Servant of the Underworld by Aliette de Bodard. This was an interesting story that wasn't like anything I've seen before. It was a fantasy Aztec murder mystery. It moved at a good clip. Characterization wasn't all that deep, but I was still very interested throughout.
The Blood Knight by Greg Keyes. This was another solid entry in the series (book 3 of 4). I like the characters, and the plot moves along nicely. I'm interested to see how it ends.
Dreams of Gods and Monsters by Laini Taylor. I was a little disappointed by this one. Don't get me wrong. It was still a very good book, but I felt like the conclusion didn't live up to the rest of the trilogy.
Shadow's Master by Jon Sprunk. This was a fun, action-packed trilogy. It was gritty, but it still gave me characters to root for. The second book was my favorite, but this was still a good conclusion.
The Obsidian Heart by Mark T. Barnes. I was a bit disappointed with this one. I gave the first in the trilogy a lot of credit for building an interesting world I've never seen before. I forgave some of the plot and character inadequacies. In this one, though, the world didn't feel new anymore, and I still felt the book was weak in respect to characters and plot. It probably doesn't help that I pretty much stopped reading every time it got to the antagonist's point of view. Overall, a solid read, and I will probably finish the trilogy.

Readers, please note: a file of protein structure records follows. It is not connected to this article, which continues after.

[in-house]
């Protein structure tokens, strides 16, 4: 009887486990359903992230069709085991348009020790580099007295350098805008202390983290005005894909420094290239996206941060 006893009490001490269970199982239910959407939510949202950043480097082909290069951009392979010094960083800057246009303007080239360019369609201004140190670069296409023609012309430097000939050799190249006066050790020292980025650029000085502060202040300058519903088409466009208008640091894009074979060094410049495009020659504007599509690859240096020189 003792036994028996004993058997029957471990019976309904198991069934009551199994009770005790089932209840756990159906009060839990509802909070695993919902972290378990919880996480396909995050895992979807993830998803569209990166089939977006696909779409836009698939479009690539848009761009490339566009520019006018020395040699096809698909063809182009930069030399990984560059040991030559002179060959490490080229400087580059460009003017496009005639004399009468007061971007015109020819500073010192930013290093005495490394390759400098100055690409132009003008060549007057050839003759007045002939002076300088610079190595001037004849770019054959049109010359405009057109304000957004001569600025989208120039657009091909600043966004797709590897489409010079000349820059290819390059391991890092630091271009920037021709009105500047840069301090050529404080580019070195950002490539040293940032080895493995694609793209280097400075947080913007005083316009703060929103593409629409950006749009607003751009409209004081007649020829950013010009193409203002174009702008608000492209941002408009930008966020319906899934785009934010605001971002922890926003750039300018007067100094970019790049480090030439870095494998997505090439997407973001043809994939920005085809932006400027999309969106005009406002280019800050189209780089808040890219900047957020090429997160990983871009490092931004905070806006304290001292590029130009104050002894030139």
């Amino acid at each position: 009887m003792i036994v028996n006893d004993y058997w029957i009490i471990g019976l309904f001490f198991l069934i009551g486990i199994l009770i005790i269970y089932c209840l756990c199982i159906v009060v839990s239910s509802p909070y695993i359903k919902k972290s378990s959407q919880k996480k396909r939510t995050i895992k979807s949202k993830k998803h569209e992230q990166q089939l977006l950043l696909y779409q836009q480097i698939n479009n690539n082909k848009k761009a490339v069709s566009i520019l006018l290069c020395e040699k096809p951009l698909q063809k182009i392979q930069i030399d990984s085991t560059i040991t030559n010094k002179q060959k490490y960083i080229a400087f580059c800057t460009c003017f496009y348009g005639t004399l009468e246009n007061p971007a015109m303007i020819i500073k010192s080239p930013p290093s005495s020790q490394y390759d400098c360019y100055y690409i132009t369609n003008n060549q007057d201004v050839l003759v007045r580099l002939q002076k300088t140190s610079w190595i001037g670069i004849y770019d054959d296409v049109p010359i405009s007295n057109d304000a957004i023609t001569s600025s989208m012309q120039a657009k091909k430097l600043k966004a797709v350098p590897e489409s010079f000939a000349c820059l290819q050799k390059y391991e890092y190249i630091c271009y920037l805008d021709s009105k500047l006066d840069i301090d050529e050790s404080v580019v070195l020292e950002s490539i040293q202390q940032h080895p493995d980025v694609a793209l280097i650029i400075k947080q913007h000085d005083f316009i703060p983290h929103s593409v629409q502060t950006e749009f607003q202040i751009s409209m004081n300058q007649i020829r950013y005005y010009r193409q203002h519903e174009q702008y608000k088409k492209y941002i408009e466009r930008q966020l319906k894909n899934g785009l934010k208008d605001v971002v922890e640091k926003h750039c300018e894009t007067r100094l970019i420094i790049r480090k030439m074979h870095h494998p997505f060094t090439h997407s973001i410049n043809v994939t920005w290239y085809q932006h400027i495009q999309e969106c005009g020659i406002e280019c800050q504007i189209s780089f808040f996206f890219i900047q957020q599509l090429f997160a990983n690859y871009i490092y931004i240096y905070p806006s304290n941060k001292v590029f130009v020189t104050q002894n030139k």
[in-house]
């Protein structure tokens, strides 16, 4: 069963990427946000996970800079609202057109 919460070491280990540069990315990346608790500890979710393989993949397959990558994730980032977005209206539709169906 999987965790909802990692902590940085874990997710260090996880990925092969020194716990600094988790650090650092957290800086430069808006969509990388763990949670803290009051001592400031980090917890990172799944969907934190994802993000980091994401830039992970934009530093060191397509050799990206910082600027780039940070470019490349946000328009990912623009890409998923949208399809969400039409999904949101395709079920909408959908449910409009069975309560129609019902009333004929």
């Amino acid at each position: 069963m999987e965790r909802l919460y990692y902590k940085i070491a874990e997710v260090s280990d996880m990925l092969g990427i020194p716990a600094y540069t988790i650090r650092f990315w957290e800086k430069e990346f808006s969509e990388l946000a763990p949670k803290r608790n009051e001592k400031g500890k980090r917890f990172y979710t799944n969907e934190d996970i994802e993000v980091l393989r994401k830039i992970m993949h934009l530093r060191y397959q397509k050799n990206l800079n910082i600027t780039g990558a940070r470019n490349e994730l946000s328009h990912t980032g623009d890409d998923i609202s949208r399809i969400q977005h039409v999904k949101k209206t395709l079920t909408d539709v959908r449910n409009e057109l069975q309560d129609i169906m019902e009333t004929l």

The Prince of Lies by Anne Lyle. This trilogy was a lot of fun. I'm not sure why the overall reviews aren't all that good. I like the alternate history Lyle created.
Valor by John Gwynne. This book was a major step up from the first in the series. The writing was much better, and the pacing was better. Instead of putting all the excitement at the end, Gwynne spread it throughout, which made for a more interesting read. I also like Gwynne's take on the whole "Chosen One" story. It feels like a grittier and more complex version of the Belgariad.
Child of Flame by Kate Elliott. Another good entry in her Crown of Stars series. These books definitely have their slow sections, but I like most of the characters, and the world gets more and more interesting as it goes along.
The Rogue Knight by Brandon Mull. Once again, Mull is one of my favorite middle grade fantasy authors. His stories remind me of why I fell in love with fantasy as a kid.
Erak's Randsom by John Flanagan. Another good entry in his MG/YA Ranger's Apprentice series. These books are a lot of fun if you're not looking for anything all that complex. My only complaint is the omniscient point of view that sometimes makes it hard to connect with the characters.
Second Foundation by Isaac Asimov. These stories feel a bit dated, but they're still interesting. I enjoyed some of the twists in this one.